Juniperus pinchotii

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Juniperus pinchotii
Conservation status
Scientific classification
Kingdom: Plantae
Division: Pinophyta
Class: Pinopsida
Order: Pinales
Family: Cupressaceae
Genus: Juniperus
Species: J. pinchotii
Binomial name
Juniperus pinchotii
Sudw.
Juniperus pinchotii range map 3.png
Natural range

Juniperus pinchotii (Pinchot Juniper or Redberry Juniper; syn. J. erythrocarpa Cory, J. texensis van Melle) is a species of juniper native to southwestern North America, in Mexico: Nuevo León and Coahuila, and in the United States: southeast New Mexico, central Texas, and western Oklahoma.

It grows at 600–2,100 m altitude.[2][3]

Description[edit]

Juniperus pinchotii is an evergreen coniferous shrub or small tree growing to 1–6 m tall, usually multistemmed, and with a dense, rounded crown. The bark is pale gray, exfoliating in thin longitudinal strips, exposing orange brown underneath. The ultimate shoots are 1.1–1.8 mm thick. The leaves are scale-like, 1–2 mm long and 0.5–1.5 mm broad on small shoots, up to 12 mm long on vigorous shoots; they are arranged in alternating whorls of three or opposite pairs. The juvenile leaves, produced on young seedlings only, are needle-like.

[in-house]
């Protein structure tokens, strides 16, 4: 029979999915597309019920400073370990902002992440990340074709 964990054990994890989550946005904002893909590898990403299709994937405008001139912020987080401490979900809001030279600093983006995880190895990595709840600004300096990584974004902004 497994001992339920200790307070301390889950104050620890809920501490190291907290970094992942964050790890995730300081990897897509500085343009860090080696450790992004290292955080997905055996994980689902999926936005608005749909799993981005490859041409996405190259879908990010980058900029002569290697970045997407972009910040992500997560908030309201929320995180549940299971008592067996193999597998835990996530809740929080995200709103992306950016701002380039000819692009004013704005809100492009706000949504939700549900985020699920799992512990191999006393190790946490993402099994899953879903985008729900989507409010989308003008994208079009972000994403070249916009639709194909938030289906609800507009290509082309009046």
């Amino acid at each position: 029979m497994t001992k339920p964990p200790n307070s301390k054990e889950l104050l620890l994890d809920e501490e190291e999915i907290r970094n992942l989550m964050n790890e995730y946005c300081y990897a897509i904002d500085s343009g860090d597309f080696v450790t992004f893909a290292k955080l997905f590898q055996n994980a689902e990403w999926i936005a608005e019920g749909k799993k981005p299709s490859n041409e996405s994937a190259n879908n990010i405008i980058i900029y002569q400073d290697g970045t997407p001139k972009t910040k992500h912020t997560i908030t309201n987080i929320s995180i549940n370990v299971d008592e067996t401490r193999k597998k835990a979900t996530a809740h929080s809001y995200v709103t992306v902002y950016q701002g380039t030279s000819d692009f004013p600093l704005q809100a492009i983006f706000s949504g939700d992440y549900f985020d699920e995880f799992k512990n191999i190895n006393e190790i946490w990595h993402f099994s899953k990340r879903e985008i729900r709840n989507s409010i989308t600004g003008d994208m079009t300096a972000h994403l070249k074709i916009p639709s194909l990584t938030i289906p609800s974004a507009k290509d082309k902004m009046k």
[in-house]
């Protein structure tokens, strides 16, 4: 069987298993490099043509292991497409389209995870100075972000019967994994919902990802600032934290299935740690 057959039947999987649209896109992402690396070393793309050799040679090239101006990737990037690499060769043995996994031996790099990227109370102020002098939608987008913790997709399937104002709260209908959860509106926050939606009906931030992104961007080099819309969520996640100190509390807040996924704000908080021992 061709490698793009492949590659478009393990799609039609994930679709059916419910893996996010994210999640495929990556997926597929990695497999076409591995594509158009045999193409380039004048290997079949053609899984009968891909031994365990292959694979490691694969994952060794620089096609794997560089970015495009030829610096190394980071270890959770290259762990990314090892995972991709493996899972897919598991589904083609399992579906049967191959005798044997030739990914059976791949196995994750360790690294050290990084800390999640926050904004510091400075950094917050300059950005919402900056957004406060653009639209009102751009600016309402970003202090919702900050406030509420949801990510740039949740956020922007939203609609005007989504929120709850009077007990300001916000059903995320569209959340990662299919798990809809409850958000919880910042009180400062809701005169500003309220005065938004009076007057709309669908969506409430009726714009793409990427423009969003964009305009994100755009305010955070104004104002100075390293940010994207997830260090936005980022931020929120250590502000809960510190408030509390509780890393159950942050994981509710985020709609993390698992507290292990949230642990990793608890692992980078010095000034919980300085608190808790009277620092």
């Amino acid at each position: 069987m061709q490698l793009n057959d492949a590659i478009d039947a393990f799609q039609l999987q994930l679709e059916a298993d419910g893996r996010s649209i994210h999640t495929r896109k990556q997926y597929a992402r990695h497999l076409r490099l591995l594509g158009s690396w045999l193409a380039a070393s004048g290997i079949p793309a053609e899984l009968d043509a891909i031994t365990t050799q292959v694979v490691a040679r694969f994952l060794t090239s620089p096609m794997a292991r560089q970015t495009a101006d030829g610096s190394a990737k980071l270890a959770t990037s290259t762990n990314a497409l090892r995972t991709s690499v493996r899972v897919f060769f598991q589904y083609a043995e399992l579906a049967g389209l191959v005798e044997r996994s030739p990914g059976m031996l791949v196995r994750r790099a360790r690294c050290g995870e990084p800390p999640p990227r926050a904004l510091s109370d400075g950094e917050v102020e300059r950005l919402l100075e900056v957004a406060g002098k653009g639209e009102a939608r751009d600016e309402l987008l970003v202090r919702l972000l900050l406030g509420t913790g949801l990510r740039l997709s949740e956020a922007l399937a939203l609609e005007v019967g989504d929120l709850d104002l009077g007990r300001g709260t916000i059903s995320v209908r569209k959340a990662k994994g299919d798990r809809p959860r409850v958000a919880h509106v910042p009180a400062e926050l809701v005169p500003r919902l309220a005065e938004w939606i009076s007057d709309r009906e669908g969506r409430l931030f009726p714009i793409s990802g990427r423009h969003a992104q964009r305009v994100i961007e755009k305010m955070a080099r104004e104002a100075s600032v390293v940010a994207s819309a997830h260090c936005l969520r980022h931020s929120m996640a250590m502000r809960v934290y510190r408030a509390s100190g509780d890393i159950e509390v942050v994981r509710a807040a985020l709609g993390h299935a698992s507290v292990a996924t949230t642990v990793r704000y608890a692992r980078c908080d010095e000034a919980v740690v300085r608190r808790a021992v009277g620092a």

The cones are berry-like, with soft resinous flesh, subglobose to ovoid, 5–8 mm (rarely 10 mm) long, orange-red, often with a pale pink waxy bloom, and contain one or two seeds; they are mature in about 12 months from pollination. The male cones are 3–4 mm long, and shed their pollen in fall. It is usually dioecious, with male and female cones on separate plants, but occasional monoecious plants can be found.[2][3]

Hybrids[edit]

Hybrids with Juniperus coahuilensis are known.[3] They have also occasionally been reported with Juniperus monosperma, but never verified; all claimed hybrids tested have proven not to be. These two are unable to hybridize in nature, being isolated by pollination time (fall in J. pinchotii, late winter in J. monosperma).[3]

References[edit]

  1. ^ Conifer Specialist Group (1998). Juniperus pinchottii
  2. ^ a b Farjon, A. (2005). Monograph of Cupressaceae and Sciadopitys. Royal Botanic Gardens, Kew. ISBN 1-84246-068-4
  3. ^ a b c d Adams, R. P. (2008). Junipers of the World, 2nd ed. Trafford. ISBN 1-4251-6879-5